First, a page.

We’ve just added a new Q&A to our numerous resources on the early sexualization of girls, this one with Sharon Lamb, a practicing psychologist, professor and author of several books on the topic. Significantly, she was a co-author of the influential 2007 American Psychological Association report on the sexualization of girls and women — one that scorchingly criticized the media for creating and peddling unattainable (and in some cases, dangerous) images of females. In this Q&A she describes sexualization as the selling of a sexual ideal to girls that is so narrow that it injures their developing sense of self. She goes on to describe what professionals and parents can do to help girls develop well-rounded, healthy attitudes about themselves.
She discusses boys, as well, saying they ‘hardly realize the power they have over girls,’ and suggesting that they too need safe places to be themselves.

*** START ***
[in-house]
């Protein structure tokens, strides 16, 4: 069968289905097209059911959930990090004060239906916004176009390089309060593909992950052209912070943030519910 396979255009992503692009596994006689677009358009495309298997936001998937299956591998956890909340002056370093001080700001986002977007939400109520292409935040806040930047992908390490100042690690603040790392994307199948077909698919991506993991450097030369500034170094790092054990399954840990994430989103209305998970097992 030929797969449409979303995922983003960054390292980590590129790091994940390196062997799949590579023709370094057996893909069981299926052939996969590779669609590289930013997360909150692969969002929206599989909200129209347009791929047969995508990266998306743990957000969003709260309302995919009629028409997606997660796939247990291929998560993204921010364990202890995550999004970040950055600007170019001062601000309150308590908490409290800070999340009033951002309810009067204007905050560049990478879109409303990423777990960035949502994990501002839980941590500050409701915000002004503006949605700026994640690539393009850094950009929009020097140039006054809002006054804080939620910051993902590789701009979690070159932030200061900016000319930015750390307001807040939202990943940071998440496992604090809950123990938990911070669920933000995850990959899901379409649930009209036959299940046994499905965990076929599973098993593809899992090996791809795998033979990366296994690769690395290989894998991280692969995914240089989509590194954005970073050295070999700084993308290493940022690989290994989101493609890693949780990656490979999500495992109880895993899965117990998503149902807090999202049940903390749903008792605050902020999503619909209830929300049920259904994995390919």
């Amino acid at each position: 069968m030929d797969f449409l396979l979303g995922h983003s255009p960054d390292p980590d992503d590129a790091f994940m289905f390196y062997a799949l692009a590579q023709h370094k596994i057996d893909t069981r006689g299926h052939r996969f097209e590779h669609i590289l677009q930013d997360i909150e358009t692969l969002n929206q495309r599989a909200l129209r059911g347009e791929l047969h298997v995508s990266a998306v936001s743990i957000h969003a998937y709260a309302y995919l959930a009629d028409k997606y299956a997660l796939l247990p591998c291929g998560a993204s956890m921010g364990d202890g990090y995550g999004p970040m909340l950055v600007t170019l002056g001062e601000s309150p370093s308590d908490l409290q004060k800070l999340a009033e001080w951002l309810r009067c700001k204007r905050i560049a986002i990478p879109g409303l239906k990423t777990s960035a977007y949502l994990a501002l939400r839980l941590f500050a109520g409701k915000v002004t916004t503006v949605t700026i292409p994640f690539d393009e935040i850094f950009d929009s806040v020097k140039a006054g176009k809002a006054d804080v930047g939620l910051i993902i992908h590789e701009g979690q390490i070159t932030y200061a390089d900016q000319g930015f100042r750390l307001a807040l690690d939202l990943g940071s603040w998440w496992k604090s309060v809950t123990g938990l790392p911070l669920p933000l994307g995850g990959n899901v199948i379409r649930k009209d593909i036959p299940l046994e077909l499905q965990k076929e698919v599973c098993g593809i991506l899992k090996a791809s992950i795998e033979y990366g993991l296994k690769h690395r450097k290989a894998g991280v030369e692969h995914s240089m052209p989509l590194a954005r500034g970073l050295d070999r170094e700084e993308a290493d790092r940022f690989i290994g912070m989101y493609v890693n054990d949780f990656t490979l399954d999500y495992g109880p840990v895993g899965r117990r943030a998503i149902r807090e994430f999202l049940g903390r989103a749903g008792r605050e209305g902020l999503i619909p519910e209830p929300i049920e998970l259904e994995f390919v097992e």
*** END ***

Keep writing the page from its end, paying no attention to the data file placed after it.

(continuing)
And what does all this have to do with the young people we, at Youth Catalytics, are most concerned about? As social workers, we take the view that our hypersexual culture is creating profound repercussions for disadvantaged girls, who have fewer resources and less support with which to navigate puberty, and fewer chances of help when things go wrong. With last week’s report that girls are now reaching puberty five years earlier than in 1920, it’s time for us to accept that an early, extended and commercially exploited puberty creates new risks, and to quantify exactly what those risks are.
Haven’t seen our own report on this issue? Download it here.